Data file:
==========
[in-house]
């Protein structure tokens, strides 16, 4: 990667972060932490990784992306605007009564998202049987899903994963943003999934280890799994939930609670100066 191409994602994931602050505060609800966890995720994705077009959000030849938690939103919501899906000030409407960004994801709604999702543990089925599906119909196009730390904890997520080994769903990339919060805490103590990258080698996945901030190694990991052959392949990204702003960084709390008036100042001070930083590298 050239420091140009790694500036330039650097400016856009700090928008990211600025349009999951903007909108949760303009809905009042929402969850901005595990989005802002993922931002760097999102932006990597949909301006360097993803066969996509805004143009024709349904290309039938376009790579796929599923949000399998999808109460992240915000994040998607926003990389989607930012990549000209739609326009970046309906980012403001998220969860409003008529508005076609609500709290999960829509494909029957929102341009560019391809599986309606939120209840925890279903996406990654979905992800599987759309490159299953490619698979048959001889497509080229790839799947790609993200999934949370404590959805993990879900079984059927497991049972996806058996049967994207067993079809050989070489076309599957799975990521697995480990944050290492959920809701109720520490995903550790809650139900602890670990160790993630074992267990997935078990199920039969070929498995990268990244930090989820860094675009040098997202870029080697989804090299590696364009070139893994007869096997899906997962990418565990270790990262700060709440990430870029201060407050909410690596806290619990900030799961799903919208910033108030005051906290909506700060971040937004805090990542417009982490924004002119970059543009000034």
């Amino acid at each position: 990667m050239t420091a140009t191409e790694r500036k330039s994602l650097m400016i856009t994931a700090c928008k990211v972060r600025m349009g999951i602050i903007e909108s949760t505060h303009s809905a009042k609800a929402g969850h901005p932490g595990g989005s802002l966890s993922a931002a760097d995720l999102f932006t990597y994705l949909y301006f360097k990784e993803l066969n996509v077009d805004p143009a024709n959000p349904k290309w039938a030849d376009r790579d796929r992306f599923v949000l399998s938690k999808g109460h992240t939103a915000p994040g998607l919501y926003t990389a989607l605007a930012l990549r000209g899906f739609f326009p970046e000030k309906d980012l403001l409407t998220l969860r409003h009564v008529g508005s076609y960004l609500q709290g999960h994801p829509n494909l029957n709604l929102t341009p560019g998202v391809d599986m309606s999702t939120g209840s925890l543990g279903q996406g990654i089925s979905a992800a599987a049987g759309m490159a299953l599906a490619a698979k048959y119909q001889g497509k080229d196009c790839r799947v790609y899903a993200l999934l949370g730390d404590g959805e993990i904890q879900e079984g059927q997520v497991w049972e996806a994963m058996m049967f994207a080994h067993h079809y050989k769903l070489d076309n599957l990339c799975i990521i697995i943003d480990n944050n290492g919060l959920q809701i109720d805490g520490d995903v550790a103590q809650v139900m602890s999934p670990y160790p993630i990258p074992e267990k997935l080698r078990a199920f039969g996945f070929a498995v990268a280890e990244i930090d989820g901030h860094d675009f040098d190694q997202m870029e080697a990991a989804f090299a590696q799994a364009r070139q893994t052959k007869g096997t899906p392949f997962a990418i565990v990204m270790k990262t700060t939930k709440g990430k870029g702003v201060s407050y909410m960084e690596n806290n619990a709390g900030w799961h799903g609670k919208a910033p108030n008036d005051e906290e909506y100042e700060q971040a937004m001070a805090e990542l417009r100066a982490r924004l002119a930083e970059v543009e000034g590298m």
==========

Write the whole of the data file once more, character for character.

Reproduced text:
[in-house]
């Protein structure tokens, strides 16, 4: 990667972060932490990784992306605007009564998202049987899903994963943003999934280890799994939930609670100066 191409994602994931602050505060609800966890995720994705077009959000030849938690939103919501899906000030409407960004994801709604999702543990089925599906119909196009730390904890997520080994769903990339919060805490103590990258080698996945901030190694990991052959392949990204702003960084709390008036100042001070930083590298 050239420091140009790694500036330039650097400016856009700090928008990211600025349009999951903007909108949760303009809905009042929402969850901005595990989005802002993922931002760097999102932006990597949909301006360097993803066969996509805004143009024709349904290309039938376009790579796929599923949000399998999808109460992240915000994040998607926003990389989607930012990549000209739609326009970046309906980012403001998220969860409003008529508005076609609500709290999960829509494909029957929102341009560019391809599986309606939120209840925890279903996406990654979905992800599987759309490159299953490619698979048959001889497509080229790839799947790609993200999934949370404590959805993990879900079984059927497991049972996806058996049967994207067993079809050989070489076309599957799975990521697995480990944050290492959920809701109720520490995903550790809650139900602890670990160790993630074992267990997935078990199920039969070929498995990268990244930090989820860094675009040098997202870029080697989804090299590696364009070139893994007869096997899906997962990418565990270790990262700060709440990430870029201060407050909410690596806290619990900030799961799903919208910033108030005051906290909506700060971040937004805090990542417009982490924004002119970059543009000034």
């Amino acid at each position: 990667m050239t420091a140009t191409e790694r500036k330039s994602l650097m400016i856009t994931a700090c928008k990211v972060r600025m349009g999951i602050i903007e909108s949760t505060h303009s809905a009042k609800a929402g969850h901005p932490g595990g989005s802002l966890s993922a931002a760097d995720l999102f932006t990597y994705l949909y301006f360097k990784e993803l066969n996509v077009d805004p143009a024709n959000p349904k290309w039938a030849d376009r790579d796929r992306f599923v949000l399998s938690k999808g109460h992240t939103a915000p994040g998607l919501y926003t990389a989607l605007a930012l990549r000209g899906f739609f326009p970046e000030k309906d980012l403001l409407t998220l969860r409003h009564v008529g508005s076609y960004l609500q709290g999960h994801p829509n494909l029957n709604l929102t341009p560019g998202v391809d599986m309606s999702t939120g209840s925890l543990g279903q996406g990654i089925s979905a992800a599987a049987g759309m490159a299953l599906a490619a698979k048959y119909q001889g497509k080229d196009c790839r799947v790609y899903a993200l999934l949370g730390d404590g959805e993990i904890q879900e079984g059927q997520v497991w049972e996806a994963m058996m049967f994207a080994h067993h079809y050989k769903l070489d076309n599957l990339c799975i990521i697995i943003d480990n944050n290492g919060l959920q809701i109720d805490g520490d995903v550790a103590q809650v139900m602890s999934p670990y160790p993630i990258p074992e267990k997935l080698r078990a199920f039969g996945f070929a498995v990268a280890e990244i930090d989820g901030h860094d675009f040098d190694q997202m870029e080697a990991a989804f090299a590696q799994a364009r070139q893994t052959k007869g096997t899906p392949f997962a990418i565990v990204m270790k990262t700060t939930k709440g990430k870029g702003v201060s407050y909410m960084e690596n806290n619990a709390g900030w799961h799903g609670k919208a910033p108030n008036d005051e906290e909506y100042e700060q971040a937004m001070a805090e990542l417009r100066a982490r924004l002119a930083e970059v543009e000034g590298m």